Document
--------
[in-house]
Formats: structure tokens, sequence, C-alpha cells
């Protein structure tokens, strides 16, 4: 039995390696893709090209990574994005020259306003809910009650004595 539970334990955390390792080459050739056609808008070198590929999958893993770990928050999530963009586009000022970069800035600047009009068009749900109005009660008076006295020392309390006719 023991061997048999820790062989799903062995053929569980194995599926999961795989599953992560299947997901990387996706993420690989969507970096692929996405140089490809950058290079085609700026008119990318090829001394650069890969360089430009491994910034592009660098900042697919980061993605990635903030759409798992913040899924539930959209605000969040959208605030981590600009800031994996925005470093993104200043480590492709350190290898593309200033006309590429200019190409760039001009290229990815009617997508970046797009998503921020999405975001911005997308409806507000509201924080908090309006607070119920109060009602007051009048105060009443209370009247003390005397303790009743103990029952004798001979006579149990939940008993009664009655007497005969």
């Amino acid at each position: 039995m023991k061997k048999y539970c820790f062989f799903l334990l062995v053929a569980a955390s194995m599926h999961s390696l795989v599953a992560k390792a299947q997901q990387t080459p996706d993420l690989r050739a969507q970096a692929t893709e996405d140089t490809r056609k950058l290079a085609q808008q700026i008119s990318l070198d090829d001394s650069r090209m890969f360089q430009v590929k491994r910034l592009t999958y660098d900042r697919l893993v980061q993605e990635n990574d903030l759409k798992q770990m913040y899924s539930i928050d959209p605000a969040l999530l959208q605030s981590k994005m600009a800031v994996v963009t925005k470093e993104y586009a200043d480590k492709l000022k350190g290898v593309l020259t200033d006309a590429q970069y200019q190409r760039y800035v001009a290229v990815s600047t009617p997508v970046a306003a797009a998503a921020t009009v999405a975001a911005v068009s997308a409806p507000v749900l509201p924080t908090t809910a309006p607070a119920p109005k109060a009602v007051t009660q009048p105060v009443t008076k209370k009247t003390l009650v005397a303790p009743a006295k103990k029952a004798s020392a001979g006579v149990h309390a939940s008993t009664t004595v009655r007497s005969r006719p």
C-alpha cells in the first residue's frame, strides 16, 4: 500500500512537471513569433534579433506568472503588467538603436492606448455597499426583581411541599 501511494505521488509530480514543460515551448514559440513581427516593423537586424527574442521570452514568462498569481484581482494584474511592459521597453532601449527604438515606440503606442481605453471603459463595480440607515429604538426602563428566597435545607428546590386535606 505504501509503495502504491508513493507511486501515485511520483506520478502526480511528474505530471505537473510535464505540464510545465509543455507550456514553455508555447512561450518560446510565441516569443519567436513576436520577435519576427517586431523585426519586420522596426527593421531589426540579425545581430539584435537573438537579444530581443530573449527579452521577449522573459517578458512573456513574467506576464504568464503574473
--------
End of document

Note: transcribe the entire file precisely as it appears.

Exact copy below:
[in-house]
Formats: structure tokens, sequence, C-alpha cells
């Protein structure tokens, strides 16, 4: 039995390696893709090209990574994005020259306003809910009650004595 539970334990955390390792080459050739056609808008070198590929999958893993770990928050999530963009586009000022970069800035600047009009068009749900109005009660008076006295020392309390006719 023991061997048999820790062989799903062995053929569980194995599926999961795989599953992560299947997901990387996706993420690989969507970096692929996405140089490809950058290079085609700026008119990318090829001394650069890969360089430009491994910034592009660098900042697919980061993605990635903030759409798992913040899924539930959209605000969040959208605030981590600009800031994996925005470093993104200043480590492709350190290898593309200033006309590429200019190409760039001009290229990815009617997508970046797009998503921020999405975001911005997308409806507000509201924080908090309006607070119920109060009602007051009048105060009443209370009247003390005397303790009743103990029952004798001979006579149990939940008993009664009655007497005969």
């Amino acid at each position: 039995m023991k061997k048999y539970c820790f062989f799903l334990l062995v053929a569980a955390s194995m599926h999961s390696l795989v599953a992560k390792a299947q997901q990387t080459p996706d993420l690989r050739a969507q970096a692929t893709e996405d140089t490809r056609k950058l290079a085609q808008q700026i008119s990318l070198d090829d001394s650069r090209m890969f360089q430009v590929k491994r910034l592009t999958y660098d900042r697919l893993v980061q993605e990635n990574d903030l759409k798992q770990m913040y899924s539930i928050d959209p605000a969040l999530l959208q605030s981590k994005m600009a800031v994996v963009t925005k470093e993104y586009a200043d480590k492709l000022k350190g290898v593309l020259t200033d006309a590429q970069y200019q190409r760039y800035v001009a290229v990815s600047t009617p997508v970046a306003a797009a998503a921020t009009v999405a975001a911005v068009s997308a409806p507000v749900l509201p924080t908090t809910a309006p607070a119920p109005k109060a009602v007051t009660q009048p105060v009443t008076k209370k009247t003390l009650v005397a303790p009743a006295k103990k029952a004798s020392a001979g006579v149990h309390a939940s008993t009664t004595v009655r007497s005969r006719p």
C-alpha cells in the first residue's frame, strides 16, 4: 500500500512537471513569433534579433506568472503588467538603436492606448455597499426583581411541599 501511494505521488509530480514543460515551448514559440513581427516593423537586424527574442521570452514568462498569481484581482494584474511592459521597453532601449527604438515606440503606442481605453471603459463595480440607515429604538426602563428566597435545607428546590386535606 505504501509503495502504491508513493507511486501515485511520483506520478502526480511528474505530471505537473510535464505540464510545465509543455507550456514553455508555447512561450518560446510565441516569443519567436513576436520577435519576427517586431523585426519586420522596426527593421531589426540579425545581430539584435537573438537579444530581443530573449527579452521577449522573459517578458512573456513574467506576464504568464503574473